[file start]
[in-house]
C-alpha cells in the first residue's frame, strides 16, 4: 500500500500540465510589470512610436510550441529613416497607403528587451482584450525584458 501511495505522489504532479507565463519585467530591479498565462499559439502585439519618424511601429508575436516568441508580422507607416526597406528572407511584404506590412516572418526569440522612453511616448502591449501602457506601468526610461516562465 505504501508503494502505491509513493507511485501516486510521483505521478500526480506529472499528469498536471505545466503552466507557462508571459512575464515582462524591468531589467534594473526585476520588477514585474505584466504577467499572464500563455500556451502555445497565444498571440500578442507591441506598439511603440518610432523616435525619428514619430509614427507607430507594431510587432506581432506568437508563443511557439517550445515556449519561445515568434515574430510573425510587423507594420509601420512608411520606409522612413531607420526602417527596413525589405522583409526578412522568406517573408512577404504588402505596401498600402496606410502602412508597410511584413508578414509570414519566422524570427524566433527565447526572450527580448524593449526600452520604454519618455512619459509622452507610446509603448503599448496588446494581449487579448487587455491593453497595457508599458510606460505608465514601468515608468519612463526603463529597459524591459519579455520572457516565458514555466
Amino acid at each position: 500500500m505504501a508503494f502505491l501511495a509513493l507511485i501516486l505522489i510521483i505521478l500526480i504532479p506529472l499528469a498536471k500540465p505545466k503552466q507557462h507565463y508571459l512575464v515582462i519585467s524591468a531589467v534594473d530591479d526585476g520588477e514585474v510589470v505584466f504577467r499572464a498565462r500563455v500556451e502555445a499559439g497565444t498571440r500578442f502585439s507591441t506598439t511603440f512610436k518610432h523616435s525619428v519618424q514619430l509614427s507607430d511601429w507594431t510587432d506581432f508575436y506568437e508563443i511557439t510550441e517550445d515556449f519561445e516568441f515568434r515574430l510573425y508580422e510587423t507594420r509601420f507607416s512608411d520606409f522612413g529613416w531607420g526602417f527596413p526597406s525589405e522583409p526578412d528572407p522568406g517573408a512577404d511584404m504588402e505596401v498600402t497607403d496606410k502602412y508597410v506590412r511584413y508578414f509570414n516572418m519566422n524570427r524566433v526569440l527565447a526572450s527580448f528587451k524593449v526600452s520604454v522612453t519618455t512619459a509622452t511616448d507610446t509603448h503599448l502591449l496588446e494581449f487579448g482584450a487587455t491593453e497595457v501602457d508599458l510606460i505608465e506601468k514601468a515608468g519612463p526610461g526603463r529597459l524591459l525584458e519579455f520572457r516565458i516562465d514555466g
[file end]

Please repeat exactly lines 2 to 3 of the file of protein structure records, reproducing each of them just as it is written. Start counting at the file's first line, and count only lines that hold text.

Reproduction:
C-alpha cells in the first residue's frame, strides 16, 4: 500500500500540465510589470512610436510550441529613416497607403528587451482584450525584458 501511495505522489504532479507565463519585467530591479498565462499559439502585439519618424511601429508575436516568441508580422507607416526597406528572407511584404506590412516572418526569440522612453511616448502591449501602457506601468526610461516562465 505504501508503494502505491509513493507511485501516486510521483505521478500526480506529472499528469498536471505545466503552466507557462508571459512575464515582462524591468531589467534594473526585476520588477514585474505584466504577467499572464500563455500556451502555445497565444498571440500578442507591441506598439511603440518610432523616435525619428514619430509614427507607430507594431510587432506581432506568437508563443511557439517550445515556449519561445515568434515574430510573425510587423507594420509601420512608411520606409522612413531607420526602417527596413525589405522583409526578412522568406517573408512577404504588402505596401498600402496606410502602412508597410511584413508578414509570414519566422524570427524566433527565447526572450527580448524593449526600452520604454519618455512619459509622452507610446509603448503599448496588446494581449487579448487587455491593453497595457508599458510606460505608465514601468515608468519612463526603463529597459524591459519579455520572457516565458514555466
Amino acid at each position: 500500500m505504501a508503494f502505491l501511495a509513493l507511485i501516486l505522489i510521483i505521478l500526480i504532479p506529472l499528469a498536471k500540465p505545466k503552466q507557462h507565463y508571459l512575464v515582462i519585467s524591468a531589467v534594473d530591479d526585476g520588477e514585474v510589470v505584466f504577467r499572464a498565462r500563455v500556451e502555445a499559439g497565444t498571440r500578442f502585439s507591441t506598439t511603440f512610436k518610432h523616435s525619428v519618424q514619430l509614427s507607430d511601429w507594431t510587432d506581432f508575436y506568437e508563443i511557439t510550441e517550445d515556449f519561445e516568441f515568434r515574430l510573425y508580422e510587423t507594420r509601420f507607416s512608411d520606409f522612413g529613416w531607420g526602417f527596413p526597406s525589405e522583409p526578412d528572407p522568406g517573408a512577404d511584404m504588402e505596401v498600402t497607403d496606410k502602412y508597410v506590412r511584413y508578414f509570414n516572418m519566422n524570427r524566433v526569440l527565447a526572450s527580448f528587451k524593449v526600452s520604454v522612453t519618455t512619459a509622452t511616448d507610446t509603448h503599448l502591449l496588446e494581449f487579448g482584450a487587455t491593453e497595457v501602457d508599458l510606460i505608465e506601468k514601468a515608468g519612463p526610461g526603463r529597459l524591459l525584458e519579455f520572457r516565458i516562465d514555466g